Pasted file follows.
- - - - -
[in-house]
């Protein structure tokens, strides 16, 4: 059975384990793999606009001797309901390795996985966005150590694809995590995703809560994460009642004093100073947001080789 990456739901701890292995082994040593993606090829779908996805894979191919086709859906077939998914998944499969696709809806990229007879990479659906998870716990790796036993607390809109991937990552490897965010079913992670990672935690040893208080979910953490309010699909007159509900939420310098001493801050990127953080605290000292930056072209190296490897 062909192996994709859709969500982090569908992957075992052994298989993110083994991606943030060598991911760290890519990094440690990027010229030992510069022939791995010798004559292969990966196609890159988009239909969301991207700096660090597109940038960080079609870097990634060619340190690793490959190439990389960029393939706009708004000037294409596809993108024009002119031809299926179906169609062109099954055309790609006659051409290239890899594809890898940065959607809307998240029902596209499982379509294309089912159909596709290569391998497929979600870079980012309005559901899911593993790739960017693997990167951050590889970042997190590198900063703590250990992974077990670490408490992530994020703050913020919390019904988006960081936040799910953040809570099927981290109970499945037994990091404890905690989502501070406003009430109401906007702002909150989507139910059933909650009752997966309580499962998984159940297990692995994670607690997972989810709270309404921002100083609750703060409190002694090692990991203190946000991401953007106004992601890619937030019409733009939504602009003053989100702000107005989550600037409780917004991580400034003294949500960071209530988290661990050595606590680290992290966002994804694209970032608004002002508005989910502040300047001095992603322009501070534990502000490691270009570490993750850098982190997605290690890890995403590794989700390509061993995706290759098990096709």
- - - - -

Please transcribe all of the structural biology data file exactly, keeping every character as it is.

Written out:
[in-house]
């Protein structure tokens, strides 16, 4: 059975384990793999606009001797309901390795996985966005150590694809995590995703809560994460009642004093100073947001080789 990456739901701890292995082994040593993606090829779908996805894979191919086709859906077939998914998944499969696709809806990229007879990479659906998870716990790796036993607390809109991937990552490897965010079913992670990672935690040893208080979910953490309010699909007159509900939420310098001493801050990127953080605290000292930056072209190296490897 062909192996994709859709969500982090569908992957075992052994298989993110083994991606943030060598991911760290890519990094440690990027010229030992510069022939791995010798004559292969990966196609890159988009239909969301991207700096660090597109940038960080079609870097990634060619340190690793490959190439990389960029393939706009708004000037294409596809993108024009002119031809299926179906169609062109099954055309790609006659051409290239890899594809890898940065959607809307998240029902596209499982379509294309089912159909596709290569391998497929979600870079980012309005559901899911593993790739960017693997990167951050590889970042997190590198900063703590250990992974077990670490408490992530994020703050913020919390019904988006960081936040799910953040809570099927981290109970499945037994990091404890905690989502501070406003009430109401906007702002909150989507139910059933909650009752997966309580499962998984159940297990692995994670607690997972989810709270309404921002100083609750703060409190002694090692990991203190946000991401953007106004992601890619937030019409733009939504602009003053989100702000107005989550600037409780917004991580400034003294949500960071209530988290661990050595606590680290992290966002994804694209970032608004002002508005989910502040300047001095992603322009501070534990502000490691270009570490993750850098982190997605290690890890995403590794989700390509061993995706290759098990096709």